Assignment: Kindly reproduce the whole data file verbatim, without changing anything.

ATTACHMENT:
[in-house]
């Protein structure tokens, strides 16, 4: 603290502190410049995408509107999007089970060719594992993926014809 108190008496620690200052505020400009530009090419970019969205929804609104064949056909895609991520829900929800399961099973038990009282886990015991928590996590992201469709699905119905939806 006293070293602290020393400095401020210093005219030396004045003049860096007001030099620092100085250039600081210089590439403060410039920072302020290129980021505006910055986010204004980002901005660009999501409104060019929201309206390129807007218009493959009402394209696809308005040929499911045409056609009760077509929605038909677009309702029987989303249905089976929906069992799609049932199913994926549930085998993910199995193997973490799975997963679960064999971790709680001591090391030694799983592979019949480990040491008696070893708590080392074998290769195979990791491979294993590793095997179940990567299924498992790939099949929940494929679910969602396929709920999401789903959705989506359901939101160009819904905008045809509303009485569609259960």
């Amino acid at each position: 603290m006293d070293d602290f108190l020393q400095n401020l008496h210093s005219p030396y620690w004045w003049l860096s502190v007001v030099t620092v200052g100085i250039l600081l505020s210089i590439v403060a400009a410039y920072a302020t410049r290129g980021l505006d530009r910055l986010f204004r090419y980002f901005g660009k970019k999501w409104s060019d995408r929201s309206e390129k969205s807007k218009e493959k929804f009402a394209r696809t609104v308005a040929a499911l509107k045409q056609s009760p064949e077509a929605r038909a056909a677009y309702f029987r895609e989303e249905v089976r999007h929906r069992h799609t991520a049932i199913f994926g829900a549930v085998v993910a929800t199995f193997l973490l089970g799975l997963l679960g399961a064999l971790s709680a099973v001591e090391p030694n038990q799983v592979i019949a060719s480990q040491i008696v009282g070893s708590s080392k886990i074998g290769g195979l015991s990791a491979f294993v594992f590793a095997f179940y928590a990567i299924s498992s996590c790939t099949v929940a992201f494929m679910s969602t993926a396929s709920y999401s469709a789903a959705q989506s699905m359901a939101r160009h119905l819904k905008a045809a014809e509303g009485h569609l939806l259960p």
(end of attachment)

[in-house]
């Protein structure tokens, strides 16, 4: 603290502190410049995408509107999007089970060719594992993926014809 108190008496620690200052505020400009530009090419970019969205929804609104064949056909895609991520829900929800399961099973038990009282886990015991928590996590992201469709699905119905939806 006293070293602290020393400095401020210093005219030396004045003049860096007001030099620092100085250039600081210089590439403060410039920072302020290129980021505006910055986010204004980002901005660009999501409104060019929201309206390129807007218009493959009402394209696809308005040929499911045409056609009760077509929605038909677009309702029987989303249905089976929906069992799609049932199913994926549930085998993910199995193997973490799975997963679960064999971790709680001591090391030694799983592979019949480990040491008696070893708590080392074998290769195979990791491979294993590793095997179940990567299924498992790939099949929940494929679910969602396929709920999401789903959705989506359901939101160009819904905008045809509303009485569609259960």
């Amino acid at each position: 603290m006293d070293d602290f108190l020393q400095n401020l008496h210093s005219p030396y620690w004045w003049l860096s502190v007001v030099t620092v200052g100085i250039l600081l505020s210089i590439v403060a400009a410039y920072a302020t410049r290129g980021l505006d530009r910055l986010f204004r090419y980002f901005g660009k970019k999501w409104s060019d995408r929201s309206e390129k969205s807007k218009e493959k929804f009402a394209r696809t609104v308005a040929a499911l509107k045409q056609s009760p064949e077509a929605r038909a056909a677009y309702f029987r895609e989303e249905v089976r999007h929906r069992h799609t991520a049932i199913f994926g829900a549930v085998v993910a929800t199995f193997l973490l089970g799975l997963l679960g399961a064999l971790s709680a099973v001591e090391p030694n038990q799983v592979i019949a060719s480990q040491i008696v009282g070893s708590s080392k886990i074998g290769g195979l015991s990791a491979f294993v594992f590793a095997f179940y928590a990567i299924s498992s996590c790939t099949v929940a992201f494929m679910s969602t993926a396929s709920y999401s469709a789903a959705q989506s699905m359901a939101r160009h119905l819904k905008a045809a014809e509303g009485h569609l939806l259960p």